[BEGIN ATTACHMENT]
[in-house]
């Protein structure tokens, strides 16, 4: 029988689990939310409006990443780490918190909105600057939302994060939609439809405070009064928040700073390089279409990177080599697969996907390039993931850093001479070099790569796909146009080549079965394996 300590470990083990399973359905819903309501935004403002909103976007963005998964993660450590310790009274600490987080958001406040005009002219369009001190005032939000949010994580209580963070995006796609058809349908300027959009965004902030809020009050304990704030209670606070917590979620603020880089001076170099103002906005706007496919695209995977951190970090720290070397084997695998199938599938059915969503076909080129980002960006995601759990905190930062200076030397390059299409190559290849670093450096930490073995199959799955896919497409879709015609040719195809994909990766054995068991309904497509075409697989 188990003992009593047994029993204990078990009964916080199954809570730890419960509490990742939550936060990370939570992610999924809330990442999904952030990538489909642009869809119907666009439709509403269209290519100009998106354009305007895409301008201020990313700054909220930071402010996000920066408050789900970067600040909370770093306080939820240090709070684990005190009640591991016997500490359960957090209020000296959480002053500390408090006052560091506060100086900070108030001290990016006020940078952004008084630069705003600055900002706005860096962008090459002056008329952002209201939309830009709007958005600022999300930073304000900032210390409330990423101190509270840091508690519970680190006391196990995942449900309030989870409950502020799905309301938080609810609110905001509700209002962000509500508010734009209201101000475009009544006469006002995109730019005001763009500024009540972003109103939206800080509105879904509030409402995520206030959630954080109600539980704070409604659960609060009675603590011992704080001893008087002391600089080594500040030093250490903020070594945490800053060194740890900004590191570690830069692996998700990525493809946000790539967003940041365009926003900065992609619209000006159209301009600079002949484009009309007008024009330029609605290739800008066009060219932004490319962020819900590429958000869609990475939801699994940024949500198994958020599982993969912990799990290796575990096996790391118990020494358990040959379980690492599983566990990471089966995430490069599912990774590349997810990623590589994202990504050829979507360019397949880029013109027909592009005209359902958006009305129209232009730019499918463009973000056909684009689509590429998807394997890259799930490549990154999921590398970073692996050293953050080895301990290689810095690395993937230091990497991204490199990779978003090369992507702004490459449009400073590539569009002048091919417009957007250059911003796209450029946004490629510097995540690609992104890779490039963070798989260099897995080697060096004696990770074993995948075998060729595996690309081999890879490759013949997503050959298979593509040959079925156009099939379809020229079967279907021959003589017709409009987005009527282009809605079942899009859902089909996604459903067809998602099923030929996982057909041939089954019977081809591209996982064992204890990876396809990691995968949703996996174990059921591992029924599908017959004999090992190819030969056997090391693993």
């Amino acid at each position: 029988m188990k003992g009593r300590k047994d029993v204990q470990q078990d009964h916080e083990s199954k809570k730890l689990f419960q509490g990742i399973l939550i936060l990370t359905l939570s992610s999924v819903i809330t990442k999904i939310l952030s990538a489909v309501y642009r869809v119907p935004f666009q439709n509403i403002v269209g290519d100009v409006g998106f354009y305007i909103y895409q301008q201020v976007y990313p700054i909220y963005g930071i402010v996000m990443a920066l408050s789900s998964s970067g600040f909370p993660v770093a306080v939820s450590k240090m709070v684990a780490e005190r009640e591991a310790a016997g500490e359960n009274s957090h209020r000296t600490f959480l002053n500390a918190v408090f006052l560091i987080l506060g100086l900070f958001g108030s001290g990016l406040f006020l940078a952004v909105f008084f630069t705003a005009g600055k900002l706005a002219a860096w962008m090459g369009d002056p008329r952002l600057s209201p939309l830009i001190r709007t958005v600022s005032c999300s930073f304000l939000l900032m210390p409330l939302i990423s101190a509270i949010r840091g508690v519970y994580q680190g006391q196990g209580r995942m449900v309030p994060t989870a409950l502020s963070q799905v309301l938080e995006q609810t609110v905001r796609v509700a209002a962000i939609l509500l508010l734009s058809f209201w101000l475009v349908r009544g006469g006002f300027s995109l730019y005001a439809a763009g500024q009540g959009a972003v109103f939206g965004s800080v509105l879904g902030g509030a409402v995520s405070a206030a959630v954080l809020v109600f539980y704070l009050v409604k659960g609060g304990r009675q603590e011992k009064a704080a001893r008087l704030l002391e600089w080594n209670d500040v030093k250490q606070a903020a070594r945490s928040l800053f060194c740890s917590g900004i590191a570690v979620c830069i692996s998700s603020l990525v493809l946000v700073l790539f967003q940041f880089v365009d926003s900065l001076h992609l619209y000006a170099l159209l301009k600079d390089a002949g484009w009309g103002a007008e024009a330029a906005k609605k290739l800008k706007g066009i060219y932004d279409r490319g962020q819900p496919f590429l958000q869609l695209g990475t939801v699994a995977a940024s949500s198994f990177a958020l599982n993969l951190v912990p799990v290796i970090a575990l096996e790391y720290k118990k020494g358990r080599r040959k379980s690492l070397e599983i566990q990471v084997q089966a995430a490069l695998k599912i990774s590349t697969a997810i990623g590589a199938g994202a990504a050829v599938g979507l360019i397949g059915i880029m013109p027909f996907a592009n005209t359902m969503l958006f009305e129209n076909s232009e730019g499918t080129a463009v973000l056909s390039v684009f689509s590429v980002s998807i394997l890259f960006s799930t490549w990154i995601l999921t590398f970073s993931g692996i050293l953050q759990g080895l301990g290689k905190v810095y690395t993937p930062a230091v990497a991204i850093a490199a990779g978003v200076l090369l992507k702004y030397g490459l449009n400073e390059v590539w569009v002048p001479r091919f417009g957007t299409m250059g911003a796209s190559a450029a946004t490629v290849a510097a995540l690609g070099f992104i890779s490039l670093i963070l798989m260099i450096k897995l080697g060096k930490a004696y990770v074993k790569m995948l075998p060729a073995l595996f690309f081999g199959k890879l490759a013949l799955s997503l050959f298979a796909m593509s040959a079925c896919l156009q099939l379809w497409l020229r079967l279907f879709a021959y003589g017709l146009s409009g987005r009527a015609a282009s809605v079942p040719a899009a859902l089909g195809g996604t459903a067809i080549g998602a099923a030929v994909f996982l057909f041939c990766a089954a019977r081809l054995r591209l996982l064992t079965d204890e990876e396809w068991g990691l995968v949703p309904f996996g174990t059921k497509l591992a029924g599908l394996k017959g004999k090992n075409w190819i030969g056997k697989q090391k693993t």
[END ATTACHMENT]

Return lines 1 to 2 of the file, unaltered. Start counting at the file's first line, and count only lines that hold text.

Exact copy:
[in-house]
């Protein structure tokens, strides 16, 4: 029988689990939310409006990443780490918190909105600057939302994060939609439809405070009064928040700073390089279409990177080599697969996907390039993931850093001479070099790569796909146009080549079965394996 300590470990083990399973359905819903309501935004403002909103976007963005998964993660450590310790009274600490987080958001406040005009002219369009001190005032939000949010994580209580963070995006796609058809349908300027959009965004902030809020009050304990704030209670606070917590979620603020880089001076170099103002906005706007496919695209995977951190970090720290070397084997695998199938599938059915969503076909080129980002960006995601759990905190930062200076030397390059299409190559290849670093450096930490073995199959799955896919497409879709015609040719195809994909990766054995068991309904497509075409697989 188990003992009593047994029993204990078990009964916080199954809570730890419960509490990742939550936060990370939570992610999924809330990442999904952030990538489909642009869809119907666009439709509403269209290519100009998106354009305007895409301008201020990313700054909220930071402010996000920066408050789900970067600040909370770093306080939820240090709070684990005190009640591991016997500490359960957090209020000296959480002053500390408090006052560091506060100086900070108030001290990016006020940078952004008084630069705003600055900002706005860096962008090459002056008329952002209201939309830009709007958005600022999300930073304000900032210390409330990423101190509270840091508690519970680190006391196990995942449900309030989870409950502020799905309301938080609810609110905001509700209002962000509500508010734009209201101000475009009544006469006002995109730019005001763009500024009540972003109103939206800080509105879904509030409402995520206030959630954080109600539980704070409604659960609060009675603590011992704080001893008087002391600089080594500040030093250490903020070594945490800053060194740890900004590191570690830069692996998700990525493809946000790539967003940041365009926003900065992609619209000006159209301009600079002949484009009309007008024009330029609605290739800008066009060219932004490319962020819900590429958000869609990475939801699994940024949500198994958020599982993969912990799990290796575990096996790391118990020494358990040959379980690492599983566990990471089966995430490069599912990774590349997810990623590589994202990504050829979507360019397949880029013109027909592009005209359902958006009305129209232009730019499918463009973000056909684009689509590429998807394997890259799930490549990154999921590398970073692996050293953050080895301990290689810095690395993937230091990497991204490199990779978003090369992507702004490459449009400073590539569009002048091919417009957007250059911003796209450029946004490629510097995540690609992104890779490039963070798989260099897995080697060096004696990770074993995948075998060729595996690309081999890879490759013949997503050959298979593509040959079925156009099939379809020229079967279907021959003589017709409009987005009527282009809605079942899009859902089909996604459903067809998602099923030929996982057909041939089954019977081809591209996982064992204890990876396809990691995968949703996996174990059921591992029924599908017959004999090992190819030969056997090391693993």